Journal of Contemporary Ethnography, Vol. 37, No. 5, pp. 528-560, October 2008
34 Pages Posted: 15 Oct 2009
Date Written: October 8
Recently, the Internet has become the focus of immense speculation regarding the social construction of identity and cultural “authenticity.” However, examinations of virtual communities such as blogs, multiuser domains, and chat rooms have largely ignored nonwhite, especially African American, virtual communities (VCs). Through participant observation, content analysis, and personal interviews, this article analyzes a VC dedicated to members of African American fraternities and sororities, generally referred to as black Greek letter organizations (BGLOs). Findings show that BGLO virtual authenticity is accomplished via (1) the making of “brothers” and “others” based on symbolic boundaries of exclusion and inclusion and (2) the deployment of themes of resistance based on emotions of both sufferance and success. Implications suggest that interrogations of how virtuality constrains and enables processes of “authentic” racial identity formation as well as configurations of racist narratives and ideologies can yield added insights regarding the raced character of structure/agency, symbolic boundaries, and the social use of emotions.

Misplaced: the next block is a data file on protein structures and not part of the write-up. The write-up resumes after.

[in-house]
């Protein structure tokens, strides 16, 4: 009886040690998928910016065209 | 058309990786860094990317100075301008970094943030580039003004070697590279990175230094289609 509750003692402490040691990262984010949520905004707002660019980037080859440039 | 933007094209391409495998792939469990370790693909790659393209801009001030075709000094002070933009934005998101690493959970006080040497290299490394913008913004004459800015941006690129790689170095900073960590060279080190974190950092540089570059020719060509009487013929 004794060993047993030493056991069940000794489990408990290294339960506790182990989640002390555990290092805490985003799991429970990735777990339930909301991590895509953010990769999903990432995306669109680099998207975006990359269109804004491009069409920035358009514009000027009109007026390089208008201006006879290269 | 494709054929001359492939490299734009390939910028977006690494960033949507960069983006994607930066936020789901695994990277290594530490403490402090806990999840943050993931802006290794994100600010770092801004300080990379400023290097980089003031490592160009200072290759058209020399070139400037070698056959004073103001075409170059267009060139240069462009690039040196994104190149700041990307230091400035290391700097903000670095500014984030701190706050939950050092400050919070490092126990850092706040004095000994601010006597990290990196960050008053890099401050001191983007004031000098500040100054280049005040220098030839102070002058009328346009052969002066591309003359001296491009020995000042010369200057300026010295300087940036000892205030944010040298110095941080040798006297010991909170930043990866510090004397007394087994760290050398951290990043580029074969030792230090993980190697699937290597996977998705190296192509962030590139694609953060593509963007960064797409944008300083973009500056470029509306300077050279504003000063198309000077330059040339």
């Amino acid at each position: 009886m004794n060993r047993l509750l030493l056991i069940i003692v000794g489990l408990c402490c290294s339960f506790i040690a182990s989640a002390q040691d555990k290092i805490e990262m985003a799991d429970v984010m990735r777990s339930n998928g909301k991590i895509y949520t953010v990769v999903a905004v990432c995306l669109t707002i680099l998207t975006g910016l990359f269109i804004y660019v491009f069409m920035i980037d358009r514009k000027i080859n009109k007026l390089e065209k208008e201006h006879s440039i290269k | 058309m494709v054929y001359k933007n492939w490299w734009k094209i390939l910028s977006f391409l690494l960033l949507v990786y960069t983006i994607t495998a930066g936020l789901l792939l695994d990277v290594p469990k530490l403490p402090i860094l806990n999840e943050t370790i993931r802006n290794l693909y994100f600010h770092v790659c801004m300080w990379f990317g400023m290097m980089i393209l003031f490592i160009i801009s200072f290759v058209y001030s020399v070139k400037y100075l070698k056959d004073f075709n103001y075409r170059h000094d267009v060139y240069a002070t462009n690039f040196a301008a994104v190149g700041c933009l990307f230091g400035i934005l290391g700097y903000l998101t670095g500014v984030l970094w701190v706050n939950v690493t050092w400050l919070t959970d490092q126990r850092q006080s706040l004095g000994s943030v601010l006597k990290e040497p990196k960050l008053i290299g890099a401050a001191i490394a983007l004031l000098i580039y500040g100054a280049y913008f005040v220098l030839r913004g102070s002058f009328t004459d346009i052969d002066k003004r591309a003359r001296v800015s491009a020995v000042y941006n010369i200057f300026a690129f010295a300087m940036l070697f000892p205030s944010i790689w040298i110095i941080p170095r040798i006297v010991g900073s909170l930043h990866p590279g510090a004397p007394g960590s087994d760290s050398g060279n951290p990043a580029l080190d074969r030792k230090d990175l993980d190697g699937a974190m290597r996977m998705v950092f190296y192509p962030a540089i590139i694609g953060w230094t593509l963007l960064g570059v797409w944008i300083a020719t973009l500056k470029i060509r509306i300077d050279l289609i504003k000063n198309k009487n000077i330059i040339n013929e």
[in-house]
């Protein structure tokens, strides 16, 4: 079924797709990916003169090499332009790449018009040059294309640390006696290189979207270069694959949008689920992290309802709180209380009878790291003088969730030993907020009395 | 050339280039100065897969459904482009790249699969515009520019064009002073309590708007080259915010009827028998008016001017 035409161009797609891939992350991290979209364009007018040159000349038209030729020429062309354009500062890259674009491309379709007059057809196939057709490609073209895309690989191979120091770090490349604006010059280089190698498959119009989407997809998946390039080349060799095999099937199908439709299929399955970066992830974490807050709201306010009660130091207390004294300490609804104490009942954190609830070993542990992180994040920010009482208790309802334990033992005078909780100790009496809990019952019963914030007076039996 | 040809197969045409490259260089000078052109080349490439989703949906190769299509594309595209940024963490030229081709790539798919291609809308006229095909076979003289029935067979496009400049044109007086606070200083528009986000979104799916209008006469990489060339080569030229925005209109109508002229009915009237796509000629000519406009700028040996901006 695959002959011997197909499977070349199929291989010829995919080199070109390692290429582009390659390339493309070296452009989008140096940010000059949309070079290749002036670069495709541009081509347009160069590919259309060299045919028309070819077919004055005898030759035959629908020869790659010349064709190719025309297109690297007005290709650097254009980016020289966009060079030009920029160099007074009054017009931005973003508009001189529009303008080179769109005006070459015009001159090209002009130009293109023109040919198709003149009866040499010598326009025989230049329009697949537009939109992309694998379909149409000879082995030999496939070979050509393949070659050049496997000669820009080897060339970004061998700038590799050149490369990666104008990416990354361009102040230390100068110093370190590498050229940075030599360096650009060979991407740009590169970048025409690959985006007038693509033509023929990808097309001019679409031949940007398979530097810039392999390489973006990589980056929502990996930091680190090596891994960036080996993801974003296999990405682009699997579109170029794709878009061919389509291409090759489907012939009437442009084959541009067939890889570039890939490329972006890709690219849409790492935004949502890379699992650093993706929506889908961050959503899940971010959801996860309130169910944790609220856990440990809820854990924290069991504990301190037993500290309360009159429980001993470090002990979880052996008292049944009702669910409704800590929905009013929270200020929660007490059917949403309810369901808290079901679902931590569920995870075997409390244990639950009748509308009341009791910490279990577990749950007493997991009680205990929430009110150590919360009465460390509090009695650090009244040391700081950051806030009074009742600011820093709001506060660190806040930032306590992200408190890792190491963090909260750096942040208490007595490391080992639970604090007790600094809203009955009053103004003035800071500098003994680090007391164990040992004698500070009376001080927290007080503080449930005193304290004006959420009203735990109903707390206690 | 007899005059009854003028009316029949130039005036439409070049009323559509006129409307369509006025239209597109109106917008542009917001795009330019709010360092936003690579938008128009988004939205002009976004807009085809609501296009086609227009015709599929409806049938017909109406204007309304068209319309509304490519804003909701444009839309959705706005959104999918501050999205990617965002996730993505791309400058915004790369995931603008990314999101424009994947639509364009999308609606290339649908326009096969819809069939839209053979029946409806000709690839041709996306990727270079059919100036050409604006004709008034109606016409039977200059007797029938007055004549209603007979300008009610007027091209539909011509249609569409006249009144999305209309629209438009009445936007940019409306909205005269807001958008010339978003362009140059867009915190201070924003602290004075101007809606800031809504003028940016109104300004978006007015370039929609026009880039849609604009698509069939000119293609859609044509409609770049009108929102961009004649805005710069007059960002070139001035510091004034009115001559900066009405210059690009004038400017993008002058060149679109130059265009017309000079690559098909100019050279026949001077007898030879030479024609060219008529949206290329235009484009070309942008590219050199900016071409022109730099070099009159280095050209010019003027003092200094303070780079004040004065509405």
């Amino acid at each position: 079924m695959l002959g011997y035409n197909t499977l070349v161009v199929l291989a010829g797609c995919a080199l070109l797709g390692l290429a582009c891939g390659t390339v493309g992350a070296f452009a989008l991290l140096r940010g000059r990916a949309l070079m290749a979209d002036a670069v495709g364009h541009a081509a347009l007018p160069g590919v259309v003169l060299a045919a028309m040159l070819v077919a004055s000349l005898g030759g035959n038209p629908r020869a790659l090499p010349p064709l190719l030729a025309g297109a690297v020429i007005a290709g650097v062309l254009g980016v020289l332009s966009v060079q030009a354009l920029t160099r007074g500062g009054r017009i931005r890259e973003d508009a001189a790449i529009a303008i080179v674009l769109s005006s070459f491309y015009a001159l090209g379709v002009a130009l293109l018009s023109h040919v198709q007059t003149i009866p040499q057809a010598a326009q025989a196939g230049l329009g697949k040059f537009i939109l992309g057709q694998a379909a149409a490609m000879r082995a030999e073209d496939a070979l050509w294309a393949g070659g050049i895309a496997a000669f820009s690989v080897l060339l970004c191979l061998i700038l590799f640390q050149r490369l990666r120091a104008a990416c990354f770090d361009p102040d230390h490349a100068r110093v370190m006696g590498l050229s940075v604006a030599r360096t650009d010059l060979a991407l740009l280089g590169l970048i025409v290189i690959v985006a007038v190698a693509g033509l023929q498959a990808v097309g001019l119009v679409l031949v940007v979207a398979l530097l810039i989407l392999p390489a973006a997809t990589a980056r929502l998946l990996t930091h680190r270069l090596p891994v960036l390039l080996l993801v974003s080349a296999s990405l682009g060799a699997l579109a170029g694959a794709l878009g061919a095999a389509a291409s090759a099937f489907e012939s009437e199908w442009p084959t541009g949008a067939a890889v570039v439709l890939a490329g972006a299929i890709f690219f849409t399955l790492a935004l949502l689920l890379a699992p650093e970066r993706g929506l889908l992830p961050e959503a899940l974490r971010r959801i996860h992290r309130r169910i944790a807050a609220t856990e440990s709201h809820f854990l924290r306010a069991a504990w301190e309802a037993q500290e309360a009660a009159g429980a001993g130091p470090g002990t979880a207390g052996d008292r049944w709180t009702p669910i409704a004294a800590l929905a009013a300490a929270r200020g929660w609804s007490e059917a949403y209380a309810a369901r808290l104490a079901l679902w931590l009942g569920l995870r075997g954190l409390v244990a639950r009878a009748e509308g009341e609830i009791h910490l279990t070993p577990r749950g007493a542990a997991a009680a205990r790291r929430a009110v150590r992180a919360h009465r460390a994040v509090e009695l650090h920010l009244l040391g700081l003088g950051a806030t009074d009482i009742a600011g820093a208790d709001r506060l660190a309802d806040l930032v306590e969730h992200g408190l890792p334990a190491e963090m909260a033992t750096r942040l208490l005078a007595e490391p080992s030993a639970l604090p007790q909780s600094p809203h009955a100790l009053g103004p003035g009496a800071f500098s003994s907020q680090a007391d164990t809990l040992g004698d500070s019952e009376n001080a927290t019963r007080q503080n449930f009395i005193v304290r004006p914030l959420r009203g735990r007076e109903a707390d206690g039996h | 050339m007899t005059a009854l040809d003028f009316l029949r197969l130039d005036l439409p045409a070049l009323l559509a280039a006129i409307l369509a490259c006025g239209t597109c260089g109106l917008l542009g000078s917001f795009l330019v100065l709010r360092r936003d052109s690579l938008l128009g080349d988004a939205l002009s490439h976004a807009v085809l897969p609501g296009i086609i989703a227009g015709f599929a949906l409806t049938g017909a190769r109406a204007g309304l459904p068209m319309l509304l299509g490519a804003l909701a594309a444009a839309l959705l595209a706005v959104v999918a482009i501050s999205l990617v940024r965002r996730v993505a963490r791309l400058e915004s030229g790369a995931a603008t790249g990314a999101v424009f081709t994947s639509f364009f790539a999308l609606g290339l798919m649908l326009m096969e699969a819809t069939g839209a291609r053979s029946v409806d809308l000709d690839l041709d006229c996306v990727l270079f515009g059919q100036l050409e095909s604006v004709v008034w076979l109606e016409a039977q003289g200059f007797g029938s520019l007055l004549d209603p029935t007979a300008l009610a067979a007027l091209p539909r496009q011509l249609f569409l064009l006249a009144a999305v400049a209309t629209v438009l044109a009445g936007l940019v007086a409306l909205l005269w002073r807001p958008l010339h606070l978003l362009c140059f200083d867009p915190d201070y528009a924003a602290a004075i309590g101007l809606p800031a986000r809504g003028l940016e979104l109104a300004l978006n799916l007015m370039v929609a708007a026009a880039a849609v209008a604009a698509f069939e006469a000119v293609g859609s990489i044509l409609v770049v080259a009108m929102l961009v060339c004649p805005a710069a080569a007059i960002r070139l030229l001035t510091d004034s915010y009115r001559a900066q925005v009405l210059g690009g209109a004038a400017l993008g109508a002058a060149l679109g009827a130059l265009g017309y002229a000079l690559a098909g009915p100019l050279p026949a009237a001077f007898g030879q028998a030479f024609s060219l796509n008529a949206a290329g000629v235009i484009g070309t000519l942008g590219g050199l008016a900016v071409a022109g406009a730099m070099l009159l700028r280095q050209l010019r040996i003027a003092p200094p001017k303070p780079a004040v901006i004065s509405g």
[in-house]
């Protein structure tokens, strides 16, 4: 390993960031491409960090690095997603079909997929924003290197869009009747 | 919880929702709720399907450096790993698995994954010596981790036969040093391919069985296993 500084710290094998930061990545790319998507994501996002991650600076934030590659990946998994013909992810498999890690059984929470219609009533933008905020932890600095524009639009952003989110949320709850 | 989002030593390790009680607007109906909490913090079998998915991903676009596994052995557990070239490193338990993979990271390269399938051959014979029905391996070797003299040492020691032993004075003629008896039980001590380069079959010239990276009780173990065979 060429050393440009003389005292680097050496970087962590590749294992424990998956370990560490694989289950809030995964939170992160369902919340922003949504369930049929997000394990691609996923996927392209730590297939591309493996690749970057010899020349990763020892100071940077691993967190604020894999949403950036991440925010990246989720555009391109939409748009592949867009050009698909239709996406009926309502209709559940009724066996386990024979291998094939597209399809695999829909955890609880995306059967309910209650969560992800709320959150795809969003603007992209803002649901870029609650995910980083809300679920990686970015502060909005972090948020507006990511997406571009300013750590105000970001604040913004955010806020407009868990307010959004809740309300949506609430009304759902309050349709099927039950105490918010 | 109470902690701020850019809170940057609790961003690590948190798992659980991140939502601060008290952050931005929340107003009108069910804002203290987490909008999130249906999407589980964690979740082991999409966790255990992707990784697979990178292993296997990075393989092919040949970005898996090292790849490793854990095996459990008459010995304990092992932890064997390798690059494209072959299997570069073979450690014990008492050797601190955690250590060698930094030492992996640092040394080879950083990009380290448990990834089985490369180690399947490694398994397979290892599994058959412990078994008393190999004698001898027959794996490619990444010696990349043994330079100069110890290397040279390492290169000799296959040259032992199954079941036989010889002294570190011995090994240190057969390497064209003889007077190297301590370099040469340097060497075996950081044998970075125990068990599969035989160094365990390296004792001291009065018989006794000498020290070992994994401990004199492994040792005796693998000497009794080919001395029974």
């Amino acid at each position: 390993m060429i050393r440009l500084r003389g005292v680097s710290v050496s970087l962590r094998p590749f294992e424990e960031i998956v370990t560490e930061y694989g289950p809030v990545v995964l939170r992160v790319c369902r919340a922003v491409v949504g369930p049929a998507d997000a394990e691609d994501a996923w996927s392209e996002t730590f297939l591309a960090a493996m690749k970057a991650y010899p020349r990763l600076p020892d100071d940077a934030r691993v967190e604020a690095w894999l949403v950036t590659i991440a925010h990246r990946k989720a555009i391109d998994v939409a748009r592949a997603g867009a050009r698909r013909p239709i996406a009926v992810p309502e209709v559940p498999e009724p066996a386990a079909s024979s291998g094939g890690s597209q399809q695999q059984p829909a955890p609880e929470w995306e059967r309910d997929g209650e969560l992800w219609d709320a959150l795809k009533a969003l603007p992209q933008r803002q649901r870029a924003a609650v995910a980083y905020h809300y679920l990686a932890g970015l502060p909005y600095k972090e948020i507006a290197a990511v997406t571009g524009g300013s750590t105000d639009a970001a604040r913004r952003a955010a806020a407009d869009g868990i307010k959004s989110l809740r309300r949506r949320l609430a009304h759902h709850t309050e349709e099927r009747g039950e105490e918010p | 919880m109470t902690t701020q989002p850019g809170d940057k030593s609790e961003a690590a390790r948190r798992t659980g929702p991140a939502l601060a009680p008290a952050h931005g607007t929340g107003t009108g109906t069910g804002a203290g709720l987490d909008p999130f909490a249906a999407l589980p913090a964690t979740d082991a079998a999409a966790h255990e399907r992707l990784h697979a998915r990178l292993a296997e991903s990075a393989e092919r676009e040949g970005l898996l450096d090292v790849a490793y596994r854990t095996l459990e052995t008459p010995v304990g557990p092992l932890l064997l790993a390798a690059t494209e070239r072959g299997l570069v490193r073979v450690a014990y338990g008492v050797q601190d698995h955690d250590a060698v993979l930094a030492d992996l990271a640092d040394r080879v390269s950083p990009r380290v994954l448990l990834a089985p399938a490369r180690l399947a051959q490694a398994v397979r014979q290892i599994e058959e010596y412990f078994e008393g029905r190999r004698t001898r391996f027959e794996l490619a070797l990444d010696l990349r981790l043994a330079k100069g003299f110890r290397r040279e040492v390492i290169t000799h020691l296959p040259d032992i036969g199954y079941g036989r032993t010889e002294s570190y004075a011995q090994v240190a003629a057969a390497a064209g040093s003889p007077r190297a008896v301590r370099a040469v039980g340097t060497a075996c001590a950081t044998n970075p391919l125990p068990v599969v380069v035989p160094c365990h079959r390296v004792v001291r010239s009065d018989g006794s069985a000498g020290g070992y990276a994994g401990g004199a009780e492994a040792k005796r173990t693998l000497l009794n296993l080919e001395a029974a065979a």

Keywords: racial identity, Internet, Greek (fraternity and sorority), symbolic boundaries, emotions
Suggested Citation: Suggested Citation
Hughey, Matthew W., Virtual (Br)Others and (Re)Sisters: Authentic Black Fraternity and Sorority Identity on the Internet (October 8). Journal of Contemporary Ethnography, Vol. 37, No. 5, pp. 528-560, October 2008. Available at SSRN: https://ssrn.com/abstract=1489702